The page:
Family, friends still reeling from fire that killed 12 in the Fairmount section of Philadelphia

"We put the crosses so I can pray for them, and hope they made it to God and God can take care of them," said a relative.
PHILADELPHIA (WPVI) -- Family, friends and members of the Fairmount community came together on Friday for an impromptu vigil to remember the 12 people killed in the duplex fire this week.

The fire in Philadelphia earlier this week took the lives of 8 children and 4 adults.

Markese Robinson says his brother and 5-year-old nephew made it out alive and are now recovering in the hospital.

"He is strong. He is in there recovering right now and trying to wrap his mind around the fact that he just lost his whole family in one shot but he still has a purpose to live for," said Markese Robinson.

Ten-year-old Micah Robinson is still trying to process his cousins are gone.

"We put the crosses so I can pray for them, and hope they made it to God and God can take care of them," said Robinson.

The 12 victims were killed in the fire around 6:40 Wednesday morning in the row house duplex in the 800 Block of North 23rd Street.

Family members identified one of the victims as 32-year-old Virginia Thomas. A second sister, who was identified as Rosalee McDonald, died in the fire along with her six children: three boys and three girls.

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There are still many unanswered questions about the Fairmount fire, the deadliest in the city in more than 100 years. Here's what we know so far.



"All I have is happy thoughts of them. They were so cheerful. Every time I saw them, they were always full of life and ready to go. That's how we are going to continue to remember them, full of life and full of energy," said Markese Robinson.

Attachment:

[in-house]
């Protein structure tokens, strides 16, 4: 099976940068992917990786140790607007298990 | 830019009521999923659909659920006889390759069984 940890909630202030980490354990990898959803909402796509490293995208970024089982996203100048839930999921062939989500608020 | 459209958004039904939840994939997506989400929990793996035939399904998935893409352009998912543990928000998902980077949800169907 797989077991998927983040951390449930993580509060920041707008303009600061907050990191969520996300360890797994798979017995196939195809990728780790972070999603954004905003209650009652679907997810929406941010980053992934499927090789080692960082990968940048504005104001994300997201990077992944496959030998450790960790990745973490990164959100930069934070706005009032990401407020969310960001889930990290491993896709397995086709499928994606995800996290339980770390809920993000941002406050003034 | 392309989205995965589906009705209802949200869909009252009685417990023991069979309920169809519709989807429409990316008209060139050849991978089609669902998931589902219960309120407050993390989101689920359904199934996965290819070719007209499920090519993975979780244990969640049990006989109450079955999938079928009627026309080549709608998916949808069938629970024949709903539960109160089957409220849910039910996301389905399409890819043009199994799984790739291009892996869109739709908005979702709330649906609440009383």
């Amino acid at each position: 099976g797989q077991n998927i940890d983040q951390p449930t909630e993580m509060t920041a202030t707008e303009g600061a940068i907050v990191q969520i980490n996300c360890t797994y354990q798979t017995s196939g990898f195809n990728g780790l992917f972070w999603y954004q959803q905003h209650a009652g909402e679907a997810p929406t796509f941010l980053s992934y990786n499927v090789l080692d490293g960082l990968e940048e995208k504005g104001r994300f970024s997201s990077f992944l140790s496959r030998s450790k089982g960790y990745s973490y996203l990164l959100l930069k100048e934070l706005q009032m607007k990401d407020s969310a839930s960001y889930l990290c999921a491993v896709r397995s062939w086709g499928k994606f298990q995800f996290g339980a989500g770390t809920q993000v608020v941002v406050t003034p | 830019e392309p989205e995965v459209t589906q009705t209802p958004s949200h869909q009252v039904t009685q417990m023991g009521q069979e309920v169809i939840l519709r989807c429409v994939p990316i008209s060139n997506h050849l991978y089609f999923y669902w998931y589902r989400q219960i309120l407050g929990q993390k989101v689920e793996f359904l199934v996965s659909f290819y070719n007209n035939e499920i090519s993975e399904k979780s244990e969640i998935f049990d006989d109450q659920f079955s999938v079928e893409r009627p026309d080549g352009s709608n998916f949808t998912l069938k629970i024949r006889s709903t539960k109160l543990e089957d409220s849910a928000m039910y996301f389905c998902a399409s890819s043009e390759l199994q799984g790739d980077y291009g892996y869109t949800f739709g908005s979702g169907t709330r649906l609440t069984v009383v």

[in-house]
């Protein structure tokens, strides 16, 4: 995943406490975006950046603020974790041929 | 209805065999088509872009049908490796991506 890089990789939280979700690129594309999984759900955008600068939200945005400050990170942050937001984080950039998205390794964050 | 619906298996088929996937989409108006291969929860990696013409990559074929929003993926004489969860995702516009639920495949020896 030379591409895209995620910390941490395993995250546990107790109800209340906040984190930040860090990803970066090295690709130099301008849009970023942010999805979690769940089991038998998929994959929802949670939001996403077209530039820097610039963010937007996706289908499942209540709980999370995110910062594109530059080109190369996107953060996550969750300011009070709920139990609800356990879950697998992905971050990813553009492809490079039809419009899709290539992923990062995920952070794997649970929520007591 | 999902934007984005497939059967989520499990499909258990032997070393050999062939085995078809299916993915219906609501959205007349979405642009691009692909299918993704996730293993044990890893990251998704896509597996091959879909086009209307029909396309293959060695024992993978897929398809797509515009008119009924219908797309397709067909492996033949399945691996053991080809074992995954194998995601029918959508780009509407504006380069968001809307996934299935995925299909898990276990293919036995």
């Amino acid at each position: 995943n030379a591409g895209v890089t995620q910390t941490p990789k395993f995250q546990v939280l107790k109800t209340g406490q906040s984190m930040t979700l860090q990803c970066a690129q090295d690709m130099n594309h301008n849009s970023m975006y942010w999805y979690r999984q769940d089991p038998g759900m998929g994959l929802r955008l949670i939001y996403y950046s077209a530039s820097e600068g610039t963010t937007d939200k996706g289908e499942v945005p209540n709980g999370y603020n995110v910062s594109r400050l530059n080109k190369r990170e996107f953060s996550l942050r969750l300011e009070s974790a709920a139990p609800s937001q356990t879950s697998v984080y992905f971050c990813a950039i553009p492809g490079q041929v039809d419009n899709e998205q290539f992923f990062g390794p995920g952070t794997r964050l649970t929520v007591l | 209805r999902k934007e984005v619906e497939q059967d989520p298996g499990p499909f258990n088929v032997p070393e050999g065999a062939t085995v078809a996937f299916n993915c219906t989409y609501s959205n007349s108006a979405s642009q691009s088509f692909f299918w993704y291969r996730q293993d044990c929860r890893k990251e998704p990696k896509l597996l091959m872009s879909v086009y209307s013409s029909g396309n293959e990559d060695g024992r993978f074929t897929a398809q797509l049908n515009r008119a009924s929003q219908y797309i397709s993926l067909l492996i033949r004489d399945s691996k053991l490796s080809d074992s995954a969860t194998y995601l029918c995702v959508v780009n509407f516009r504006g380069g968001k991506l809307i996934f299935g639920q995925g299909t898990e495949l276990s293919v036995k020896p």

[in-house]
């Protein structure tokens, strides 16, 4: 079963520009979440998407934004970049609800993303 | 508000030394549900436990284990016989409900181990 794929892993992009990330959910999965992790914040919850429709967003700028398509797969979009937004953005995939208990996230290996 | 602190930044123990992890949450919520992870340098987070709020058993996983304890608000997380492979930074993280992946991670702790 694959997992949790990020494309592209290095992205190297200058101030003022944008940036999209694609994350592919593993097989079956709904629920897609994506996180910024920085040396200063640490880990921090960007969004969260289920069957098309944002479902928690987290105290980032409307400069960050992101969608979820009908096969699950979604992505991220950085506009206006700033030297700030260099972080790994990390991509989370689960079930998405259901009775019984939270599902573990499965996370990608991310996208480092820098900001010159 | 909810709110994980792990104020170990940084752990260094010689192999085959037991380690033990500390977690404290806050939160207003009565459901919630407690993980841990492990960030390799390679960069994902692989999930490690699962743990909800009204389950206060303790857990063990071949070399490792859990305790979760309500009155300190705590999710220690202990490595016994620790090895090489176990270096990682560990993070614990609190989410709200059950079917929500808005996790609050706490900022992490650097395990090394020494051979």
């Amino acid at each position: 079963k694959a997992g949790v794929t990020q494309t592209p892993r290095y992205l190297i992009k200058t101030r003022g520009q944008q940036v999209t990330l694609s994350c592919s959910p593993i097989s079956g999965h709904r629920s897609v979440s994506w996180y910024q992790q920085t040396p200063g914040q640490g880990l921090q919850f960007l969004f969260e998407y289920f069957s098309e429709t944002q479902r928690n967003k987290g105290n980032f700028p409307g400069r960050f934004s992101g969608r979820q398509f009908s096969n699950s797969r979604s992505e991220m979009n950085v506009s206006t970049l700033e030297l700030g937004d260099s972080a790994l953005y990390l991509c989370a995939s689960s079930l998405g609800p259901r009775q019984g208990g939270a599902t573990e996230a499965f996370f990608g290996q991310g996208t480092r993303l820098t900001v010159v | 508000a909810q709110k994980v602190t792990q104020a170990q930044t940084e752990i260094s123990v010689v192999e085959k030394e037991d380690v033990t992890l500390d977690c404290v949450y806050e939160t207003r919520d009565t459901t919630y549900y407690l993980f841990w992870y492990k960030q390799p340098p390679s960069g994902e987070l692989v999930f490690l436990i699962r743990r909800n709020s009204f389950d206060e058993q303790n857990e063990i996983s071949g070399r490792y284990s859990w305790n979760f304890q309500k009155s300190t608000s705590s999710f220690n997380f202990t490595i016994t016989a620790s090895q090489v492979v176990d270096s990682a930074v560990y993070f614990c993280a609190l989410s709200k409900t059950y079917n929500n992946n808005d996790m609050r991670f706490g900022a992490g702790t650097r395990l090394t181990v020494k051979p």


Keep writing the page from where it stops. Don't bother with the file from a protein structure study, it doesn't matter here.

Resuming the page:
Investigators promise no stone will be left unturned as they work to figure out what started the fire. Fire officials say 18 people were living in the upstairs apartment, and another eight lived on the first floor.

Neighbors who knew the victims say this community can never be the same.

"I have had time to pray and to just kind of take a moment and remember the kids that I was closest to. I think processing it with my friends who also were connected to the family has been the most helpful," said Fairmount resident Mariah Bankemper.

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Chopper 6 over the scene of a fatal house fire in the Fairmount section of Philadelphia.



The Philadelphia Housing Authority says both units had working smoke detectors, all powered by 10-year lithium batteries, when housing officials inspected the property last May.

But firefighters say those smoke detectors were not working.

"What I would say to the community is thank you for your prayers. Just keep him in prayers for after this. It's mental. He told me he feels like he has to start all over but I am trying to give him strength to let him know he still has support," said Robinson.
Investigators say it could be weeks before an official cause is released.
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